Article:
Australia will vote in November on whether to allow same-sex marriage, settling a long-stalled debate by the end of this year, Prime Minister Malcolm Turnbull said.

The conservative government decided yesterday to hold a non-compulsory postal vote on whether to allow same-sex couples to marry, if a second attempt to win parliamentary support for a compulsory national ballot fails.

If, as expected, the government does not win support for a compulsory ballot, which it would hold on 25 November, then it will send out postal ballots in September, seeking an outcome by 15 November, Finance Minister Mathias Cormann said.

Same-sex marriage is supported by 61% of Australians, a 2016 Gallup opinion poll showed, but the issue has fractured the government and damaged Mr Turnbull's standing with voters.

If the population votes in favour of allowing gay marriage,then the government plans to introduce legislation in the final two weeks of parliament's sitting this year to carry that out.

"We've been very clear about this: we will facilitate a private members' bill to change the law in respect to same-sex marriage so same-sex couples can be married if there's a 'yes' vote, and if it is a 'no' vote we won't," Mr Turnbull told reporters in Canberra.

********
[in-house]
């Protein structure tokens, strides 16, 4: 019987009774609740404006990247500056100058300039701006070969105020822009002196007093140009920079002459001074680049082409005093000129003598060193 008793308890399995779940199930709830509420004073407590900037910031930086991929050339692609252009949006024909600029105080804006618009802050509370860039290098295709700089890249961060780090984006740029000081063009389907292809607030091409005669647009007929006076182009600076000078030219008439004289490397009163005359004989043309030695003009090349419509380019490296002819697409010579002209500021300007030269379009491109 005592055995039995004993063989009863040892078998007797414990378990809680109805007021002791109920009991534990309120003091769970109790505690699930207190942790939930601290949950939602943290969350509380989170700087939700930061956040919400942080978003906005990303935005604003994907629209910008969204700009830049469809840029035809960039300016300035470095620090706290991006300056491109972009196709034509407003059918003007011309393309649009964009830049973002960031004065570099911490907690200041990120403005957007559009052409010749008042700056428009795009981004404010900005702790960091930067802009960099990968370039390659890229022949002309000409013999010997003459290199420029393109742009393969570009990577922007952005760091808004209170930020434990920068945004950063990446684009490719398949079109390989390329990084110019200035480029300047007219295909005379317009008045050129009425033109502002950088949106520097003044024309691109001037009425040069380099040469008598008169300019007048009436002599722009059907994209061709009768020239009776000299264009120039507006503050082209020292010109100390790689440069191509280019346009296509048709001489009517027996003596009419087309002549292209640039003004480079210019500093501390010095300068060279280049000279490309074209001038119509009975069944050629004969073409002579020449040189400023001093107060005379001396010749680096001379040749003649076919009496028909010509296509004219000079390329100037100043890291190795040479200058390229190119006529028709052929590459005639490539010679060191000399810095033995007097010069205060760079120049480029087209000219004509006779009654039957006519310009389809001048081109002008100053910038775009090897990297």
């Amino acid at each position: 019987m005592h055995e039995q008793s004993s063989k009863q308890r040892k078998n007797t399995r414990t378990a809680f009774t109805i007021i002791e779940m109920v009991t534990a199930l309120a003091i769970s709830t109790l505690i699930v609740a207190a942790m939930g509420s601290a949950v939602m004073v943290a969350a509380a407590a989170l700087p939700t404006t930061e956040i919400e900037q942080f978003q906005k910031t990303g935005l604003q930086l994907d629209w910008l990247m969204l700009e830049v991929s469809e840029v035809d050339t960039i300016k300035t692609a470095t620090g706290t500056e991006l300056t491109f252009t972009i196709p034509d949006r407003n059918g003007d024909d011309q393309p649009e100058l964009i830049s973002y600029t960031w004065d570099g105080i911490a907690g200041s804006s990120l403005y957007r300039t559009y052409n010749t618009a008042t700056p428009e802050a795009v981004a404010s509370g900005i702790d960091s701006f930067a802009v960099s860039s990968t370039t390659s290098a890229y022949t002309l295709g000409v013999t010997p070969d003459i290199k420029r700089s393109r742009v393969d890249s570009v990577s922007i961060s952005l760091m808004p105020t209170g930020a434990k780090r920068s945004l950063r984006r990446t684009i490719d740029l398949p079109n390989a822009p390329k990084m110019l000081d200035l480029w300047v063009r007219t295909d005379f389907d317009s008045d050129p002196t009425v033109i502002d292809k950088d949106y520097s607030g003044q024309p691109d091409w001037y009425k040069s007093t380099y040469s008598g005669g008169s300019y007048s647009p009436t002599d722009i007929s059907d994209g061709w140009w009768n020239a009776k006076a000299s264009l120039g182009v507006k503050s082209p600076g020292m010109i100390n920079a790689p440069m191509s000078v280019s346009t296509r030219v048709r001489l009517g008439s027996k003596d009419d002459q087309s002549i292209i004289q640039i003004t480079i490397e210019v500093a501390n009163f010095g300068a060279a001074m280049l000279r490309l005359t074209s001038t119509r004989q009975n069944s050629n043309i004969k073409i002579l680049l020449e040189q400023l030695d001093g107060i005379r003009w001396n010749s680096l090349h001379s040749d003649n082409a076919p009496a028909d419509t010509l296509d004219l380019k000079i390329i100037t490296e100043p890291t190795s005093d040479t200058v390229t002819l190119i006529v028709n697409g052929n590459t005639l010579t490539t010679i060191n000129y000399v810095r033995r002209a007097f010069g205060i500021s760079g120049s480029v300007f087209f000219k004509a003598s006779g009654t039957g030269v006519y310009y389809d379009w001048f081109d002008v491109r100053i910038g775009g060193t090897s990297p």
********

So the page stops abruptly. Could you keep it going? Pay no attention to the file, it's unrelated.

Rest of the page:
Same sex-marriage advocates, who would prefer a conscience vote on the issue in parliament, have threatened to launch a court challenge against using a postal vote as the basis to change a law.

But Mr Cormann, in his role as finance minister, said he has the power to ask the Australian Bureau of Statistics to run a" survey" of the population's view on allowing gay marriage, and under the constitution the government could make laws based on those statistics.

He said there was precedent for asking the public for its opinion on a policy issue, pointing to a survey carried out by phone in 1974 which led to Australia changing its national anthem.

The Australian parliament's upper house, the Senate, last November rebuffed plans for a national plebiscite involving 15 million people, with the Labor opposition, Greens and crossbench MPs arguing it would be expensive and spark divisive debate.